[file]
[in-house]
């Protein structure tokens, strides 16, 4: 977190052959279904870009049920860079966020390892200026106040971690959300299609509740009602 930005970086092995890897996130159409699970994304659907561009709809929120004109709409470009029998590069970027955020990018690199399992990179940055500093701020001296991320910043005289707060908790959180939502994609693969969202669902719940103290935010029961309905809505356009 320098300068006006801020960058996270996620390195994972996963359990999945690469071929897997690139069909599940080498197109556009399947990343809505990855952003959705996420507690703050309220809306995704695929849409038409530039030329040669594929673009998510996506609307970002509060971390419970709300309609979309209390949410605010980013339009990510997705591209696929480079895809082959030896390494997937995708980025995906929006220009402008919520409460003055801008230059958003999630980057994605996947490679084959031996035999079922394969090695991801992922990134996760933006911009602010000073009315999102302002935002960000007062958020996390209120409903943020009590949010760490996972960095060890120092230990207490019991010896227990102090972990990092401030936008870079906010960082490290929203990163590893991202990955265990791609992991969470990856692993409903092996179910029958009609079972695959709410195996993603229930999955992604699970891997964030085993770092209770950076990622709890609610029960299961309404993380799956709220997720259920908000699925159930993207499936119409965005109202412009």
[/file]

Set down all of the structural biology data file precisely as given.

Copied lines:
[in-house]
């Protein structure tokens, strides 16, 4: 977190052959279904870009049920860079966020390892200026106040971690959300299609509740009602 930005970086092995890897996130159409699970994304659907561009709809929120004109709409470009029998590069970027955020990018690199399992990179940055500093701020001296991320910043005289707060908790959180939502994609693969969202669902719940103290935010029961309905809505356009 320098300068006006801020960058996270996620390195994972996963359990999945690469071929897997690139069909599940080498197109556009399947990343809505990855952003959705996420507690703050309220809306995704695929849409038409530039030329040669594929673009998510996506609307970002509060971390419970709300309609979309209390949410605010980013339009990510997705591209696929480079895809082959030896390494997937995708980025995906929006220009402008919520409460003055801008230059958003999630980057994605996947490679084959031996035999079922394969090695991801992922990134996760933006911009602010000073009315999102302002935002960000007062958020996390209120409903943020009590949010760490996972960095060890120092230990207490019991010896227990102090972990990092401030936008870079906010960082490290929203990163590893991202990955265990791609992991969470990856692993409903092996179910029958009609079972695959709410195996993603229930999955992604699970891997964030085993770092209770950076990622709890609610029960299961309404993380799956709220997720259920908000699925159930993207499936119409965005109202412009």